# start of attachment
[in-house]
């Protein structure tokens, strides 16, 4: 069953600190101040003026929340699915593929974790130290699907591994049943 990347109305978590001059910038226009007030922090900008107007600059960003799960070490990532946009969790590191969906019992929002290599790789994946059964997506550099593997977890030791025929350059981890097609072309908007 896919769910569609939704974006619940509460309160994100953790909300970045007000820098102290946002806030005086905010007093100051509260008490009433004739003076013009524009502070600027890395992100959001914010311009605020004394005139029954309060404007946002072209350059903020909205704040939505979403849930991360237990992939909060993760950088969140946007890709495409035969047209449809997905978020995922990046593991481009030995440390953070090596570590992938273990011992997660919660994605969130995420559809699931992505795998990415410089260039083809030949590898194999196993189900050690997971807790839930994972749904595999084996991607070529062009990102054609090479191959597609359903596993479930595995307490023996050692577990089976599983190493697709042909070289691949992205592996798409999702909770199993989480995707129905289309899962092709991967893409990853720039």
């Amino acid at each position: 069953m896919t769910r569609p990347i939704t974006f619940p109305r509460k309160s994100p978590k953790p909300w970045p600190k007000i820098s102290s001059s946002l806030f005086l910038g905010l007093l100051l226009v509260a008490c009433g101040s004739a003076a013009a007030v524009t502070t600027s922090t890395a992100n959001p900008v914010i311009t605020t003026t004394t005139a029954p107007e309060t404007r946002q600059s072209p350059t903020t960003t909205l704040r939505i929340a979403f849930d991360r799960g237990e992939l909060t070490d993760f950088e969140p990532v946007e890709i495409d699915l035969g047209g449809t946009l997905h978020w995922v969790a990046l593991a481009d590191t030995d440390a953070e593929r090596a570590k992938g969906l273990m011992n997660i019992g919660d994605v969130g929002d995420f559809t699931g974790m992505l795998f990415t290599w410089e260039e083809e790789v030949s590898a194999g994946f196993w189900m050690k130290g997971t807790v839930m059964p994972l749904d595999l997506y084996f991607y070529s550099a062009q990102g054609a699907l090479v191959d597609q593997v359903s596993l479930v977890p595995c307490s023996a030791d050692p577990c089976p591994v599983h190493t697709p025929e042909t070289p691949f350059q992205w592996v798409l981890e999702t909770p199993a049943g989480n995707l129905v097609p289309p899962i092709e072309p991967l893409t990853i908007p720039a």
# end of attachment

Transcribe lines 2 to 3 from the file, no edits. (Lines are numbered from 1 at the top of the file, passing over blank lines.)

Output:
């Protein structure tokens, strides 16, 4: 069953600190101040003026929340699915593929974790130290699907591994049943 990347109305978590001059910038226009007030922090900008107007600059960003799960070490990532946009969790590191969906019992929002290599790789994946059964997506550099593997977890030791025929350059981890097609072309908007 896919769910569609939704974006619940509460309160994100953790909300970045007000820098102290946002806030005086905010007093100051509260008490009433004739003076013009524009502070600027890395992100959001914010311009605020004394005139029954309060404007946002072209350059903020909205704040939505979403849930991360237990992939909060993760950088969140946007890709495409035969047209449809997905978020995922990046593991481009030995440390953070090596570590992938273990011992997660919660994605969130995420559809699931992505795998990415410089260039083809030949590898194999196993189900050690997971807790839930994972749904595999084996991607070529062009990102054609090479191959597609359903596993479930595995307490023996050692577990089976599983190493697709042909070289691949992205592996798409999702909770199993989480995707129905289309899962092709991967893409990853720039």
């Amino acid at each position: 069953m896919t769910r569609p990347i939704t974006f619940p109305r509460k309160s994100p978590k953790p909300w970045p600190k007000i820098s102290s001059s946002l806030f005086l910038g905010l007093l100051l226009v509260a008490c009433g101040s004739a003076a013009a007030v524009t502070t600027s922090t890395a992100n959001p900008v914010i311009t605020t003026t004394t005139a029954p107007e309060t404007r946002q600059s072209p350059t903020t960003t909205l704040r939505i929340a979403f849930d991360r799960g237990e992939l909060t070490d993760f950088e969140p990532v946007e890709i495409d699915l035969g047209g449809t946009l997905h978020w995922v969790a990046l593991a481009d590191t030995d440390a953070e593929r090596a570590k992938g969906l273990m011992n997660i019992g919660d994605v969130g929002d995420f559809t699931g974790m992505l795998f990415t290599w410089e260039e083809e790789v030949s590898a194999g994946f196993w189900m050690k130290g997971t807790v839930m059964p994972l749904d595999l997506y084996f991607y070529s550099a062009q990102g054609a699907l090479v191959d597609q593997v359903s596993l479930v977890p595995c307490s023996a030791d050692p577990c089976p591994v599983h190493t697709p025929e042909t070289p691949f350059q992205w592996v798409l981890e999702t909770p199993a049943g989480n995707l129905v097609p289309p899962i092709e072309p991967l893409t990853i908007p720039a």